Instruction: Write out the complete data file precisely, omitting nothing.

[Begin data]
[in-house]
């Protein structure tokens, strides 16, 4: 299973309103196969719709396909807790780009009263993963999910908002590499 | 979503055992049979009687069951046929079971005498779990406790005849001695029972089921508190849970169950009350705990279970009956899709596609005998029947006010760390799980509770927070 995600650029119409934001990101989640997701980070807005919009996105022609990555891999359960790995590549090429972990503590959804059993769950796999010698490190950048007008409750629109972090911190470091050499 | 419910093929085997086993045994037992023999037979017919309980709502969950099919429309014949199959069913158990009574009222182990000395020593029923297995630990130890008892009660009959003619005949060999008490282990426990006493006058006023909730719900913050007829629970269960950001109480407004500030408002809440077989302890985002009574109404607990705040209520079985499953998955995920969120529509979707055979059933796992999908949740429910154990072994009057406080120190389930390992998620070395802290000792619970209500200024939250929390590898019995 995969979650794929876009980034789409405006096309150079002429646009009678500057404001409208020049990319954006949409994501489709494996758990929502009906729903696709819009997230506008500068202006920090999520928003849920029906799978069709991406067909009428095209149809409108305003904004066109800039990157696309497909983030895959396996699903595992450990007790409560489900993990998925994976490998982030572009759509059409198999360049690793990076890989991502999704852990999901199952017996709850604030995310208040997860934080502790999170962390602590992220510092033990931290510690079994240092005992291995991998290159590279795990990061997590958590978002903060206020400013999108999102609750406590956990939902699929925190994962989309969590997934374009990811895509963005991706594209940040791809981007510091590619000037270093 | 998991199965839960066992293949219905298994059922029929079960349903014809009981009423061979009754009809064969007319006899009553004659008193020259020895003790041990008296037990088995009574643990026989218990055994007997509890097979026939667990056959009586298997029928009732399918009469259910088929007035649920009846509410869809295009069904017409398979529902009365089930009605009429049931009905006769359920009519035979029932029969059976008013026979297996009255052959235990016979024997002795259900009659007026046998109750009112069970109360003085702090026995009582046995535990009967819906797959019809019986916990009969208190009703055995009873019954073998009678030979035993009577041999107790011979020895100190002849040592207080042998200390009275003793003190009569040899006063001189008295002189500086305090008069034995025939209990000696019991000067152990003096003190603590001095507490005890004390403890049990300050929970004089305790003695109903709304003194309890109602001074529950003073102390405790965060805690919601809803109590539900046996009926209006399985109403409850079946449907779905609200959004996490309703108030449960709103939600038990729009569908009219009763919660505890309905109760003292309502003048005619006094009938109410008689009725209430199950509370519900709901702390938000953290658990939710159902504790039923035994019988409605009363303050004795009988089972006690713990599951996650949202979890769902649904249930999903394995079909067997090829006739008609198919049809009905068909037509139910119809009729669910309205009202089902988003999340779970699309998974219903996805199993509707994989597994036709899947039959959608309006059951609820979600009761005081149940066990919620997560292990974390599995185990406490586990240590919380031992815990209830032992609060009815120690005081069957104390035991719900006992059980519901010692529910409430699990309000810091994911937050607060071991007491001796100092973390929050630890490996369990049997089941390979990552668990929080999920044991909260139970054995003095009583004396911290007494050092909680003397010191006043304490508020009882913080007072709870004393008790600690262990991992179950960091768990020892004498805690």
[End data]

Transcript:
[in-house]
């Protein structure tokens, strides 16, 4: 299973309103196969719709396909807790780009009263993963999910908002590499 | 979503055992049979009687069951046929079971005498779990406790005849001695029972089921508190849970169950009350705990279970009956899709596609005998029947006010760390799980509770927070 995600650029119409934001990101989640997701980070807005919009996105022609990555891999359960790995590549090429972990503590959804059993769950796999010698490190950048007008409750629109972090911190470091050499 | 419910093929085997086993045994037992023999037979017919309980709502969950099919429309014949199959069913158990009574009222182990000395020593029923297995630990130890008892009660009959003619005949060999008490282990426990006493006058006023909730719900913050007829629970269960950001109480407004500030408002809440077989302890985002009574109404607990705040209520079985499953998955995920969120529509979707055979059933796992999908949740429910154990072994009057406080120190389930390992998620070395802290000792619970209500200024939250929390590898019995 995969979650794929876009980034789409405006096309150079002429646009009678500057404001409208020049990319954006949409994501489709494996758990929502009906729903696709819009997230506008500068202006920090999520928003849920029906799978069709991406067909009428095209149809409108305003904004066109800039990157696309497909983030895959396996699903595992450990007790409560489900993990998925994976490998982030572009759509059409198999360049690793990076890989991502999704852990999901199952017996709850604030995310208040997860934080502790999170962390602590992220510092033990931290510690079994240092005992291995991998290159590279795990990061997590958590978002903060206020400013999108999102609750406590956990939902699929925190994962989309969590997934374009990811895509963005991706594209940040791809981007510091590619000037270093 | 998991199965839960066992293949219905298994059922029929079960349903014809009981009423061979009754009809064969007319006899009553004659008193020259020895003790041990008296037990088995009574643990026989218990055994007997509890097979026939667990056959009586298997029928009732399918009469259910088929007035649920009846509410869809295009069904017409398979529902009365089930009605009429049931009905006769359920009519035979029932029969059976008013026979297996009255052959235990016979024997002795259900009659007026046998109750009112069970109360003085702090026995009582046995535990009967819906797959019809019986916990009969208190009703055995009873019954073998009678030979035993009577041999107790011979020895100190002849040592207080042998200390009275003793003190009569040899006063001189008295002189500086305090008069034995025939209990000696019991000067152990003096003190603590001095507490005890004390403890049990300050929970004089305790003695109903709304003194309890109602001074529950003073102390405790965060805690919601809803109590539900046996009926209006399985109403409850079946449907779905609200959004996490309703108030449960709103939600038990729009569908009219009763919660505890309905109760003292309502003048005619006094009938109410008689009725209430199950509370519900709901702390938000953290658990939710159902504790039923035994019988409605009363303050004795009988089972006690713990599951996650949202979890769902649904249930999903394995079909067997090829006739008609198919049809009905068909037509139910119809009729669910309205009202089902988003999340779970699309998974219903996805199993509707994989597994036709899947039959959608309006059951609820979600009761005081149940066990919620997560292990974390599995185990406490586990240590919380031992815990209830032992609060009815120690005081069957104390035991719900006992059980519901010692529910409430699990309000810091994911937050607060071991007491001796100092973390929050630890490996369990049997089941390979990552668990929080999920044991909260139970054995003095009583004396911290007494050092909680003397010191006043304490508020009882913080007072709870004393008790600690262990991992179950960091768990020892004498805690």